Gulf County voters provided four more years for Gulf District Schools on Tuesday.


Gulf County voters provided four more years for Gulf District Schools on Tuesday.



On day in which one of five voters went to the polls, voters approved continuing for another four years the one mill additional operating levy first approved by voters four years ago.



That levy was due to sunset during the current fiscal year.



A mill is equal to $1 for every $1,000 in taxable personal property.



The outcome was 54.88 percent of the vote, or 972 votes, in favor of the levy with 45 percent, 799 votes, voting against continuing the additional mill.



The turnout was light.



Supervisor of Elections John Hanlon had predicted early in the day that the one question ballot would draw between 12-20 percent of the vote.



The percentage was 19.36, or 1.771 of the county’s 9,149 registered voters.



“I wouldn’t say we received a mandate, but we got a nod from the voters to continue the path established for the high standard delivery of education that our children can get from Gulf County schools,” said Superintendent of Schools Jim Norton.



“I respect the process and these are tight economic times, but the positive effects of this vote will be felt in the very near future. I can assure the voters that we will not raise the (Local Capital Improvement) millage the board could have raised by one mill and I commend the voters for providing this alternative means of support.”



The district still faces budget cuts.



Norton and financial officer Sissy Worley have said the district will face a budget shortfall of roughly $500,000, necessitating some cuts.



But the levy was seen as a way to avert drastic cutbacks that would resulted if the district did not receive the additional mill, worth roughly $1.3 million this year.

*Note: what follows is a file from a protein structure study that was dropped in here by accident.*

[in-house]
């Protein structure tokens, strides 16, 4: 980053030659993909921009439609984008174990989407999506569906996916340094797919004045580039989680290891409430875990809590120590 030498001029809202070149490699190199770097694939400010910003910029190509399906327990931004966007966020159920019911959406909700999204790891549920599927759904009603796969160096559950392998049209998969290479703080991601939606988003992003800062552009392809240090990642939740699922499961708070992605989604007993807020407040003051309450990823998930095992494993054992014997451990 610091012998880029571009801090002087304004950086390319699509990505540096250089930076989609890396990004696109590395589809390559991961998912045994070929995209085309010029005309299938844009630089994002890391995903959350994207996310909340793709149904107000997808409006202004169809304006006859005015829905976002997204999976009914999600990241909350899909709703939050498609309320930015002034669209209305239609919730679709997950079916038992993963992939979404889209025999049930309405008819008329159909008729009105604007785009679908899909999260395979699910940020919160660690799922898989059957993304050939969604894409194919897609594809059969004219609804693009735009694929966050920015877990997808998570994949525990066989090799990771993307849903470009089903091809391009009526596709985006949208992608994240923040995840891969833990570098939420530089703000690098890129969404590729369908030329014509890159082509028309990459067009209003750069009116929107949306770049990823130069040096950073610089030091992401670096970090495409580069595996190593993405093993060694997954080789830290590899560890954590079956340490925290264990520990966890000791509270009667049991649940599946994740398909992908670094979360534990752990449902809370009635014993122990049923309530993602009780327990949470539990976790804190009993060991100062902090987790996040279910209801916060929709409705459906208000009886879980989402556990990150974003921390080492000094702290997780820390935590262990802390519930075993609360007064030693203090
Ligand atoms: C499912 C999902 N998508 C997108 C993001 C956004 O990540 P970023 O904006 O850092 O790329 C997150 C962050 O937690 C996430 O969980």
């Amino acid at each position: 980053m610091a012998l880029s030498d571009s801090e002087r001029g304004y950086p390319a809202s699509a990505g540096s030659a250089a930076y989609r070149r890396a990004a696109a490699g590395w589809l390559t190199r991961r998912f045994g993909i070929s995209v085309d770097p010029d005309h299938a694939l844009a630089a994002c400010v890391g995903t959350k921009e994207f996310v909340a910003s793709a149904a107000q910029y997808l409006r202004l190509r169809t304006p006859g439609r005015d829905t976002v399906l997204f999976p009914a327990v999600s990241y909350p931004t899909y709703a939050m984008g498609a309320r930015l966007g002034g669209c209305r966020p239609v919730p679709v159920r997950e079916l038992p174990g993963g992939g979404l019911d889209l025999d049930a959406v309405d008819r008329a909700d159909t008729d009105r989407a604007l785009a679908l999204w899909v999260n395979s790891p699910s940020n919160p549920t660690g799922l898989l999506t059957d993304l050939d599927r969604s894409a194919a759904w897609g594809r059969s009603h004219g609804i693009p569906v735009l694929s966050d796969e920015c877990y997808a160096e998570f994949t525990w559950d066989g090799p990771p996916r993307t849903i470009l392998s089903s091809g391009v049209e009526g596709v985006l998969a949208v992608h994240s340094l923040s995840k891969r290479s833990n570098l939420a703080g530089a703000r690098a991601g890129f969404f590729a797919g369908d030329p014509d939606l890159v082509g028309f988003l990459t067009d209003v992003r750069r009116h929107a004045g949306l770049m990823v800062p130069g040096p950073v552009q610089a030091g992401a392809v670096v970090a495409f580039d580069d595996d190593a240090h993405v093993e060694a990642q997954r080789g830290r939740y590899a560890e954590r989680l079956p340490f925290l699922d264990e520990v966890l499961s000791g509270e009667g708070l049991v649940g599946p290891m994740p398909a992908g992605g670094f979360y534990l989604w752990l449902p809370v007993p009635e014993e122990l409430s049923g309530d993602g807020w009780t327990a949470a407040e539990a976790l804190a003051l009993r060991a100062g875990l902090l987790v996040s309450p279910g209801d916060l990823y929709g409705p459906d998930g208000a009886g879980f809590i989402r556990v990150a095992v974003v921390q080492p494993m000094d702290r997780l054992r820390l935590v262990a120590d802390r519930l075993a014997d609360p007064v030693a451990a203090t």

The district has seen the value of the mill shrink the past four years, realizing approximately $4 million less over the past four years than projected when the district first went before voters in 2009.



In addition, declining enrollment – 400 students in the past decade – and the per-pupil funding each student carries under the state’s funding formula for public schools had feasted on the district’s bottom line.



Despite that, district officials argued in the run-up to Tuesday’s election, the district remains a high-performing and honor roll district, with one of the highest graduation rates in the state, among the lowest dropout rates and an exploding number of high school students in college dual-enrolled courses.



“We turn out some pretty good kids,” said School Board member Billy Quinn, Jr.



Norton and the School Board had warned that should the levy not pass it would have a dramatic impact on staffing, with the cuts equal to 20 percent of the workforce, academic offerings and extracurricular activities.



“This is about those little ones,” said board member Linda Wood.



The board also agreed to promises made four years ago to continue to maintain the lowest LCI millage in the state – LCI, the only component of funding over which the board has say, is for bricks and mortars and can not be used for operating expenses – among other cost-cutting measures.



It remains unclear where and how the district will meet the currently projected budget shortfall of $500,000.